Last December, I had the pleasure of speaking at the annual Insurance Executive Conference. Our session focused on how the insurance industry should be thinking about the ways social media platforms might transform how this industry relates to, and communicates with, our audiences. Based on the discussion we had that day, here are 10 key considerations as you ponder how you build your policies moving forward.
Don’t Just React to Regulation; Develop Proactive, Commonsense Policies
Last year, Peppercomm co-hosted a roundtable with PRWeek in which we discussed the current regulatory environment. FINRA requires companies keep track of all their online marketing/communications. The FTC requires that, if anyone who has a material connection with an organization is talking about said company (or competitors), they need to provide proper disclosure of that relationship. And the NLRB has been issuing guidance increasingly indicating that employees and other professionals should have a reasonable right to talk about their professional lives online. This can produce a nebulous environment to communicate in; but it also indicates that companies need to develop strategies that ultimately strike a balance among the tugs of compliance, transparency, and employee rights.
Use Social Media Primarily as a Listening Tool
No matter the regulatory walls you face, proactive listening is an area our organizations should be investing in deeply. What are the issues your company is trying to own from a thought leadership perspective? What are some of the issues about which you want to understand public sentiment? What are your target audiences talking about the 99.99% of the time they aren’t talking about you? Use the open nature of online communication to keep track of those discussions, and ensure that those insights are circulated around your organization. There’s much to be learned from the conversation outside our walls.
Prioritize Answering Your Customers’ Needs
When people come to your official presence, it is often because they want or need something. You want to make sure you respect their needs. Social media is a place for two-way dialogue. There are many good regulatory reasons why insurance companies can’t answer certain questions in such a public setting. But rapid response is crucial here. We’ve worked with organizations ranging from utility companies to appliance manufacturers to put in place real-time responses to people’s service issues. The challenges can be daunting for doing the same in the insurance setting, but look at MetLife’s development of a 2-hour response policy to customer issues via social media as an example for how insurance companies can build policies that prioritize answering customers’ needs.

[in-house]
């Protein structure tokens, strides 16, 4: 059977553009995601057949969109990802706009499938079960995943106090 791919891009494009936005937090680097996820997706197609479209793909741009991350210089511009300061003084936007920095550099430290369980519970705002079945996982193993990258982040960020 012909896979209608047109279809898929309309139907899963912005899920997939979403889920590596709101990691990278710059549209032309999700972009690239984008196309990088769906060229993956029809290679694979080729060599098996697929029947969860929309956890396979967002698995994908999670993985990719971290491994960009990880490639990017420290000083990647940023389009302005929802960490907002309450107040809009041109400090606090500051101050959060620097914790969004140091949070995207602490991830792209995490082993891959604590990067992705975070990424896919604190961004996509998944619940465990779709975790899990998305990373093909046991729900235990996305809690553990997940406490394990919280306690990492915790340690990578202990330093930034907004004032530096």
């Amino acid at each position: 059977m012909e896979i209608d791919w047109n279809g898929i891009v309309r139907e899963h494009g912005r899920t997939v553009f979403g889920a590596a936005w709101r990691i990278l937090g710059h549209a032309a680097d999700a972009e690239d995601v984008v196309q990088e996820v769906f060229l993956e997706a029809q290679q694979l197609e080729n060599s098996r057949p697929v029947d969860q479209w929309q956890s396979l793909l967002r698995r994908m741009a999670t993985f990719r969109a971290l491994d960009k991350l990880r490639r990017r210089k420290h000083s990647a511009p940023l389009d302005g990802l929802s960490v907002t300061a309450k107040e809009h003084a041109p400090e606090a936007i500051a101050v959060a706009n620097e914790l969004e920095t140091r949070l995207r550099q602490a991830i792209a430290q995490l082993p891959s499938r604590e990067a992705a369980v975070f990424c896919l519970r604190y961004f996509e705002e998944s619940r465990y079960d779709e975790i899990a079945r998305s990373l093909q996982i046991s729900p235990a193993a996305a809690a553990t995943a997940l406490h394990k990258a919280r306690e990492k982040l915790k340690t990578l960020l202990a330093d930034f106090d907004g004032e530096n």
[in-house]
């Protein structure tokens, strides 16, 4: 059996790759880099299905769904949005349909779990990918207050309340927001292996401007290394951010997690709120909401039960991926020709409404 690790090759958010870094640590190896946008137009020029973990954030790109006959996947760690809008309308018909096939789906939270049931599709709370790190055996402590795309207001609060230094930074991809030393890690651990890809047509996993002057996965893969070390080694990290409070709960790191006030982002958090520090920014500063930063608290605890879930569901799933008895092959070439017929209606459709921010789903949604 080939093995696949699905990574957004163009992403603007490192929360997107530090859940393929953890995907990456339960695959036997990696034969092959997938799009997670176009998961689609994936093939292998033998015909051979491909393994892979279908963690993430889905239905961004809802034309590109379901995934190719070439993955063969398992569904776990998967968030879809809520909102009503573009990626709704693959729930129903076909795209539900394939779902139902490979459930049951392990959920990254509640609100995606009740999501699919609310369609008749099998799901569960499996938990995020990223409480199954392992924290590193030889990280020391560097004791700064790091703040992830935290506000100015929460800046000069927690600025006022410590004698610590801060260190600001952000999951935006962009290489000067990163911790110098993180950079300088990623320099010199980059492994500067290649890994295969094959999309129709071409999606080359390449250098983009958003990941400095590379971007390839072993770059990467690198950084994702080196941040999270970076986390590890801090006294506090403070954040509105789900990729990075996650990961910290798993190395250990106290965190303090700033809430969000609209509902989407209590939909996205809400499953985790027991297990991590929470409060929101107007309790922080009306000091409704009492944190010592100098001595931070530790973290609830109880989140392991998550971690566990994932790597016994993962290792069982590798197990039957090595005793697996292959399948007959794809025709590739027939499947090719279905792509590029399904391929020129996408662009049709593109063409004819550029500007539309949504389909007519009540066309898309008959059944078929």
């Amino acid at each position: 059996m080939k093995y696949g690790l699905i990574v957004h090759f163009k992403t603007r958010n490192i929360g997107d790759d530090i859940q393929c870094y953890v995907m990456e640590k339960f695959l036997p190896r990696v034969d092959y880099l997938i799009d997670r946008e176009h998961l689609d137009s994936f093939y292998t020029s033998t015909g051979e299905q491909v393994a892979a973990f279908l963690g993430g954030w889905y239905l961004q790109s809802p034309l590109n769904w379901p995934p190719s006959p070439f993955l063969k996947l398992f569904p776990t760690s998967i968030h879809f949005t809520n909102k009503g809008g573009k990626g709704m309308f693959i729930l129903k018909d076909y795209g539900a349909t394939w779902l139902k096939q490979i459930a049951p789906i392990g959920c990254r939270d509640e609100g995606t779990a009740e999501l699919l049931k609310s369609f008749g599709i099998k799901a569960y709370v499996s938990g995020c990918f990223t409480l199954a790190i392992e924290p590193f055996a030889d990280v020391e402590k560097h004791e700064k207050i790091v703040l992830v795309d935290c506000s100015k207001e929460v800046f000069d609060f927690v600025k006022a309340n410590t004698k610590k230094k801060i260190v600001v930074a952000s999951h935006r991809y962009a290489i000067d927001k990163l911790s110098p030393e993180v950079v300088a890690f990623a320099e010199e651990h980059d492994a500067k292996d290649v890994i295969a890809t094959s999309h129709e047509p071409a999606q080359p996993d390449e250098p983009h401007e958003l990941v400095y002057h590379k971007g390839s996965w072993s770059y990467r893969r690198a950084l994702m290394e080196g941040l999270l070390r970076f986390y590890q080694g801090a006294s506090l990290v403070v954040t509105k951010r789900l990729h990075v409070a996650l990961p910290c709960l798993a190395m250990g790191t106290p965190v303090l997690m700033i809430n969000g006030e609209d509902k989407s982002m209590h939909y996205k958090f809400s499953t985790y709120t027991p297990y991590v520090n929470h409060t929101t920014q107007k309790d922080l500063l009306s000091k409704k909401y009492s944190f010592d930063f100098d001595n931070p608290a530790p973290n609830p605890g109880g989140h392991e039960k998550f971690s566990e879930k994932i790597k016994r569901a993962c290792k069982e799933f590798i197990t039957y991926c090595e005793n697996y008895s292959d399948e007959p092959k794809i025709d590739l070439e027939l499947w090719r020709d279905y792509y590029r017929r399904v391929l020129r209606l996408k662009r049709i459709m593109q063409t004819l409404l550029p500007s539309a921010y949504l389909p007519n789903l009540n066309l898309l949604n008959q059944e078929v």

Show People, Rather than Tell People, About Your Passion and Dedication
Too often, we focus on what we would like to tell our audiences, rather than on the issues affecting their daily lives. Especially in this industry’s regulatory environment, we too often end up re-sharing previously approved corporate messaging. But that doesn’t speak to the issues behind why people care about our company. For instance, our former client Genworth Financial once developed a Facebook page celebrating the work of long-term caregivers. A community of caregivers and their families began using that page, unexpectedly, to share their stories and support one another. In response, Genworth let that community support itself, with minimal intervention from the company. When we can help open a conversation among our target audience, it allows them to see what we care about and stand for, without overt marketing.
Focus on the Underlying Issues in People’s Lives That Your Services/Policies Seek to Address
Too often, insurance companies struggle for content, in part because they are focused on “what” rather than “why.” There’s much we can learn from how companies in other sectors use their social media to put the focus on owning issues rather than on solely marketing products and services. For instance, our client Steelcase—in the office furniture sector—has transformed their image over the past decade from an office furniture supplier to experts on workspace design and creating the environments that best facilitate work in the 21st century—within which, of course, the furniture they make fits nicely.